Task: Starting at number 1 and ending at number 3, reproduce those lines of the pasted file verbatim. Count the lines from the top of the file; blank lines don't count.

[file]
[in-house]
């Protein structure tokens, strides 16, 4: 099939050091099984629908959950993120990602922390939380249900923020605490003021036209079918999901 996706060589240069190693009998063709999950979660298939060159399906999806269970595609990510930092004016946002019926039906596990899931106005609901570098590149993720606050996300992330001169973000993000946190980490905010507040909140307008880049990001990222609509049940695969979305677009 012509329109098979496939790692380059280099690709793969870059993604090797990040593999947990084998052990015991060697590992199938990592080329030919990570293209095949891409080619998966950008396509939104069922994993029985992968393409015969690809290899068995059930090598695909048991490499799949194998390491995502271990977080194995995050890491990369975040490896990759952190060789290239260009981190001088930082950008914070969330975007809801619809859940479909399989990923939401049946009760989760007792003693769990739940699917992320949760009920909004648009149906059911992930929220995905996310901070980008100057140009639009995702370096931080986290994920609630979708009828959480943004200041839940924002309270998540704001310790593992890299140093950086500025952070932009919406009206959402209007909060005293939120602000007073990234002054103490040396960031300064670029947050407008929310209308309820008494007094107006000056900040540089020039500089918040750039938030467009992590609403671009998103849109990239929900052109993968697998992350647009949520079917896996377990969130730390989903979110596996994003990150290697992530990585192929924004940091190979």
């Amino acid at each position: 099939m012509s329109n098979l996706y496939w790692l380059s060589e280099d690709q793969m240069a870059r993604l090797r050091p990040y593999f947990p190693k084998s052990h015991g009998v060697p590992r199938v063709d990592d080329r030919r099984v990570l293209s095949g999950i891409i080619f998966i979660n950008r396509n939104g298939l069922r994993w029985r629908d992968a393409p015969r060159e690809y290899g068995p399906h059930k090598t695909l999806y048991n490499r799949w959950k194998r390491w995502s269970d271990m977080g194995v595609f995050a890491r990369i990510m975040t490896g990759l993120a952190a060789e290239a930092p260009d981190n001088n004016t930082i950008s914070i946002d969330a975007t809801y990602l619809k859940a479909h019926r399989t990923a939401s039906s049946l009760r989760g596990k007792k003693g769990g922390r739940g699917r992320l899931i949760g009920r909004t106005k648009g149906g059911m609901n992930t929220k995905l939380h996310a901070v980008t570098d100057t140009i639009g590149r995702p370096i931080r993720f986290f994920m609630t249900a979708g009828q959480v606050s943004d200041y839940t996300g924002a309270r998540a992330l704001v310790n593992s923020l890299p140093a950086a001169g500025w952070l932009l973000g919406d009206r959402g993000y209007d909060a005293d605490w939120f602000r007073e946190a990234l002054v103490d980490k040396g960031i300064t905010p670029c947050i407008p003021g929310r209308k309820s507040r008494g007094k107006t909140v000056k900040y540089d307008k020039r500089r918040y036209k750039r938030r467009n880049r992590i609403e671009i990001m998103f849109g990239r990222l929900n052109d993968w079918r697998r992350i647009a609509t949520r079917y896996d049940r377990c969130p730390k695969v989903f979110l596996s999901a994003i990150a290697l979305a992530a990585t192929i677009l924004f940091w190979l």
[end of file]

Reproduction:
[in-house]
């Protein structure tokens, strides 16, 4: 099939050091099984629908959950993120990602922390939380249900923020605490003021036209079918999901 996706060589240069190693009998063709999950979660298939060159399906999806269970595609990510930092004016946002019926039906596990899931106005609901570098590149993720606050996300992330001169973000993000946190980490905010507040909140307008880049990001990222609509049940695969979305677009 012509329109098979496939790692380059280099690709793969870059993604090797990040593999947990084998052990015991060697590992199938990592080329030919990570293209095949891409080619998966950008396509939104069922994993029985992968393409015969690809290899068995059930090598695909048991490499799949194998390491995502271990977080194995995050890491990369975040490896990759952190060789290239260009981190001088930082950008914070969330975007809801619809859940479909399989990923939401049946009760989760007792003693769990739940699917992320949760009920909004648009149906059911992930929220995905996310901070980008100057140009639009995702370096931080986290994920609630979708009828959480943004200041839940924002309270998540704001310790593992890299140093950086500025952070932009919406009206959402209007909060005293939120602000007073990234002054103490040396960031300064670029947050407008929310209308309820008494007094107006000056900040540089020039500089918040750039938030467009992590609403671009998103849109990239929900052109993968697998992350647009949520079917896996377990969130730390989903979110596996994003990150290697992530990585192929924004940091190979």
């Amino acid at each position: 099939m012509s329109n098979l996706y496939w790692l380059s060589e280099d690709q793969m240069a870059r993604l090797r050091p990040y593999f947990p190693k084998s052990h015991g009998v060697p590992r199938v063709d990592d080329r030919r099984v990570l293209s095949g999950i891409i080619f998966i979660n950008r396509n939104g298939l069922r994993w029985r629908d992968a393409p015969r060159e690809y290899g068995p399906h059930k090598t695909l999806y048991n490499r799949w959950k194998r390491w995502s269970d271990m977080g194995v595609f995050a890491r990369i990510m975040t490896g990759l993120a952190a060789e290239a930092p260009d981190n001088n004016t930082i950008s914070i946002d969330a975007t809801y990602l619809k859940a479909h019926r399989t990923a939401s039906s049946l009760r989760g596990k007792k003693g769990g922390r739940g699917r992320l899931i949760g009920r909004t106005k648009g149906g059911m609901n992930t929220k995905l939380h996310a901070v980008t570098d100057t140009i639009g590149r995702p370096i931080r993720f986290f994920m609630t249900a979708g009828q959480v606050s943004d200041y839940t996300g924002a309270r998540a992330l704001v310790n593992s923020l890299p140093a950086a001169g500025w952070l932009l973000g919406d009206r959402g993000y209007d909060a005293d605490w939120f602000r007073e946190a990234l002054v103490d980490k040396g960031i300064t905010p670029c947050i407008p003021g929310r209308k309820s507040r008494g007094k107006t909140v000056k900040y540089d307008k020039r500089r918040y036209k750039r938030r467009n880049r992590i609403e671009i990001m998103f849109g990239r990222l929900n052109d993968w079918r697998r992350i647009a609509t949520r079917y896996d049940r377990c969130p730390k695969v989903f979110l596996s999901a994003i990150a290697l979305a992530a990585t192929i677009l924004f940091w190979l």